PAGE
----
Sunday, September 20, 2015

AFI Top 100: #48 "Rear Window"

James Stewart in Rear Window (1954)

We've reached the second of four iconic Hitchcock movies that grace the AFI Top 100 list, and personally, I think one of the best. The claustrophobic, intimate thriller, Rear Window, coming in at #48. A simple idea, it's been tweaked and redone in modern film and television for decades; the idea of a person who sees something curious going on with a neighbor, which must mean something sinister is afoot.

L.B. 'Jeff' Jefferies (James Stewart) is a National Geographic photographer, bound to a wheelchair after shattering his leg on the job. Now stuck day in and day out inside is tiny rear-facing apartment, he's got nothing to do with this time but sit by the window and watch the neighbors. Visited daily by his fiery nurse, Stella (Thelma Ritter), and his fashion model girlfriend, Lisa (Grace Kelly), his boredom begins to overwhelm him until one night, he begins to suspect that a Salesman living across the courtyard has killed his wife. Despite this likely being all in his head, Jeff becomes convinced he's righthe just has to prove it.

The set, consisting of a dozen distinct apartments and courtyards, is a character in and of itself. Each of the residents are largely strangers to Jeff, and to each other, but their lives could not be more open to one another. Jeff even has names for many of them, like the dancer "Miss Torso" or the single older woman "Ms Lonelyhearts"... a witness to their daily lives, his immobility and boredom leading him to create stories for who they must be. It's fascinating to meet them all through his eyes, and see their personalities come out from a distance. Hitchcock settles the camera occasionally on each home, and the hustle an bustle outside is a fascinating addition to the story. It also highlights just how immobile Jeff really is.

Here, there are no complicated plot twists or unexpected revelations. Everything builds to exactly what the film sets up from the start, and nothing more. The mystery and thrills comes from not knowing whether your assumptions are right or wrong, and in that, the experience of watching Rear Window is entirely unique. Knowing the 'who' but not the 'why.' Knowing the 'what' but not the 'how.' At least, thinking you know. For every moment of certainty and every moment of doubt, you're right there with Jeff. It's an added bonus that he knows he's not alone with Lisa and Stella by his side.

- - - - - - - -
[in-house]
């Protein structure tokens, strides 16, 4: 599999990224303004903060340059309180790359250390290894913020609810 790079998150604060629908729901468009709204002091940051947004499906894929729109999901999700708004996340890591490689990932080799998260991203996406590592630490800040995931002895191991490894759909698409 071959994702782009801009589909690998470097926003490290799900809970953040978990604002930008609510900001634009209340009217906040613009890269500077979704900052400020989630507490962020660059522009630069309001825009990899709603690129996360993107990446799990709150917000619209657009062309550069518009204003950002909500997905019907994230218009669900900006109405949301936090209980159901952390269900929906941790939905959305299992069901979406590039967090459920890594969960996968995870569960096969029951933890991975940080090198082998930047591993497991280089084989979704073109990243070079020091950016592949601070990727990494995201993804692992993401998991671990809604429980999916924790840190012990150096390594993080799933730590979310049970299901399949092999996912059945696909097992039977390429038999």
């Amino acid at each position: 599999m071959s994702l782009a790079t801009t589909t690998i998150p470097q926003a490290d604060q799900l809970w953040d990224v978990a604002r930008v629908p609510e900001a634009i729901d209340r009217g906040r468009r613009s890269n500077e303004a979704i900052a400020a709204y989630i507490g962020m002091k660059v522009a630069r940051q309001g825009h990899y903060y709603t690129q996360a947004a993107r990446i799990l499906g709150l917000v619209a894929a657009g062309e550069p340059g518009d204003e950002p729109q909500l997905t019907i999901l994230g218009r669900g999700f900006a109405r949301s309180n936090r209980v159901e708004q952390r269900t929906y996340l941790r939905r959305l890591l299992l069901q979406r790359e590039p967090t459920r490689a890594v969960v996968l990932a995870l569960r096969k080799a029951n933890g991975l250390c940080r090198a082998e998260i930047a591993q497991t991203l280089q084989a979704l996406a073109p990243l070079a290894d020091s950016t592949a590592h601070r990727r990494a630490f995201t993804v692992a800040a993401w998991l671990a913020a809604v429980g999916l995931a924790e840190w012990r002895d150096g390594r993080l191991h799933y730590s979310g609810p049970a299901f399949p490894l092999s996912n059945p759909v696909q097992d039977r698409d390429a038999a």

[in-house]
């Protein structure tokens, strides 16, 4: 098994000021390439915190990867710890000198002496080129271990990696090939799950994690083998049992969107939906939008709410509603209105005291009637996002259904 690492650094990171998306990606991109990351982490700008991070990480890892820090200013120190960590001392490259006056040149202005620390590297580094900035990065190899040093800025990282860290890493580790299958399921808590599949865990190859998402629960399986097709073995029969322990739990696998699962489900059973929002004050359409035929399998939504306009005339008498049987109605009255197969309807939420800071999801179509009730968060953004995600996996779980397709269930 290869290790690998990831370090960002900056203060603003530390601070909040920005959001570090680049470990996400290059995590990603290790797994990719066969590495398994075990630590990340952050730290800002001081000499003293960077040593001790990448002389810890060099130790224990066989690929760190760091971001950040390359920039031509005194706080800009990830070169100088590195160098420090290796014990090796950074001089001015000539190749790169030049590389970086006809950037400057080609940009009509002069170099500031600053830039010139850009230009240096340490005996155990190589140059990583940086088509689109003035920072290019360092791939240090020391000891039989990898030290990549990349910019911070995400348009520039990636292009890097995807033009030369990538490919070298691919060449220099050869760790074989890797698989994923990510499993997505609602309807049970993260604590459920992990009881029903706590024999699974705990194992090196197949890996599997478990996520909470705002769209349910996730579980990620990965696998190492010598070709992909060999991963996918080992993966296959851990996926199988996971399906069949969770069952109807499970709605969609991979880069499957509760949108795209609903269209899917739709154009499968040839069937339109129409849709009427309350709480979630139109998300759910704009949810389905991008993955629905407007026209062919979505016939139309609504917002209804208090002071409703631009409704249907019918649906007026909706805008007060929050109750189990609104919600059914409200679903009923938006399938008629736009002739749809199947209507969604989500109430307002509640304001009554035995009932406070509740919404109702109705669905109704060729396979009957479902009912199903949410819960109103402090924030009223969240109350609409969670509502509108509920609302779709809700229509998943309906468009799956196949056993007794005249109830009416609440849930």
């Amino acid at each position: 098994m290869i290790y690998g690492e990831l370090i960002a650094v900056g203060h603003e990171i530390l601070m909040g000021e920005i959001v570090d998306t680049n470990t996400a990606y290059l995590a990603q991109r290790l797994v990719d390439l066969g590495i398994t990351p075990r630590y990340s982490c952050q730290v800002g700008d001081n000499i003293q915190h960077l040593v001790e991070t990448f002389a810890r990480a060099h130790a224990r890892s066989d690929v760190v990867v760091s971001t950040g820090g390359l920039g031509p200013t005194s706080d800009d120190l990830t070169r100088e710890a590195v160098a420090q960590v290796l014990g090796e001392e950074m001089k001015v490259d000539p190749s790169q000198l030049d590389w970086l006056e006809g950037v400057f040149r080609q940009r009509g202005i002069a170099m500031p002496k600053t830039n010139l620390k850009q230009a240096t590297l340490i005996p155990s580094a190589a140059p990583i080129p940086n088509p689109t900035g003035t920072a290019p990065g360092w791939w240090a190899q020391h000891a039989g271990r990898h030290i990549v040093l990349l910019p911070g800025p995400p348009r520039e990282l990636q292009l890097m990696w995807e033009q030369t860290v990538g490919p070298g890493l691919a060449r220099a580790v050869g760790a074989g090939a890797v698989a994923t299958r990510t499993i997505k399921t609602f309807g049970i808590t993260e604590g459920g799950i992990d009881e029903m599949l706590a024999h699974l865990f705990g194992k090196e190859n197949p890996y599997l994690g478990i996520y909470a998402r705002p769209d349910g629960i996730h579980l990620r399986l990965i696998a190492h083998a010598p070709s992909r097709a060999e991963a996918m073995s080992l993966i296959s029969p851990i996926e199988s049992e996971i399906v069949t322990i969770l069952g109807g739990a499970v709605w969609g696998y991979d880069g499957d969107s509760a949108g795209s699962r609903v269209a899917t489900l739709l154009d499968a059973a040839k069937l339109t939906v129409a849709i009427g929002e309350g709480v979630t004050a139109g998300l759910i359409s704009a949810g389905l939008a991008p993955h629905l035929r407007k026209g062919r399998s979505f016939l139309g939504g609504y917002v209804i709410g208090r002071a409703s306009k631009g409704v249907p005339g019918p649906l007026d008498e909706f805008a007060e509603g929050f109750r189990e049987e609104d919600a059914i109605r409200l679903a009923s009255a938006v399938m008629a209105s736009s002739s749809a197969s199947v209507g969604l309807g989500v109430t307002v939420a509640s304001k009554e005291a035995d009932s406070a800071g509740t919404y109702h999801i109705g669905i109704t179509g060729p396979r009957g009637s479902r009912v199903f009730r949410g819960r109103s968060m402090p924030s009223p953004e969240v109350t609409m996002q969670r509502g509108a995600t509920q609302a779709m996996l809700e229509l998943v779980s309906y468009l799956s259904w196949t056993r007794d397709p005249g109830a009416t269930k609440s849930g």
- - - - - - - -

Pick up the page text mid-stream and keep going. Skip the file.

My friend Steven, who watched this movie for the first time when we screened it for this countdown, noted something I didn't disagree with. Jeff doesn't evolve very much from the selfish person he is at the start of the movie. His expectations for Lisa as the woman in his life never changehe doesn't accept her for who he thinks she is, but instead realizes he never knew her at all. Turns out, she a pretty tough and resourceful girl! Glad she had to put her life in danger for you to appreciate her, Jeff. She'd have never asked that of you, because she loved you no matter what. Not to mention, he must be an insane person for every wanting to break up with someone as perfect as Grace Kelly. She's quite literally perfection.

Granted, both of them have high hopes for the other, and it certainly isn't the focal point of the story. Character faults aside, the dynamic between them is ideal for the progression of the story, and the most thrilling moments come from Lisa rolling her sleeves up and jumping into harm's way, all because her man can't do it himself. Jeff's inability to move creates just the right amount of anxiety in the film, and not only when he's in danger. Even the moments Hitchcock shows of Jeff being overwhelmed by heat, or needing to move from the wheelchair to the bed... everything accentuates that discomfort for the audience.

This is the Hitchcock film I've seen the most. More than Psycho, more than my other favorites, Rebecca and Spellbound. It is by far the easiest of his film's to watch. It's succinct, thrilling, and a riotously good time. If you need an introduction to Alfred Hitchcock, this is a marvelous place to start.

Rating: ★★★★½ / 5 stars

[Watch the Trailer] | [Read More AFI Top 100 Reviews] | [images © Paramount Pictures]

Check back next time for #48 on the list, A Streetcar Named Desire — or better yet, have your own viewing party and watch along with us!

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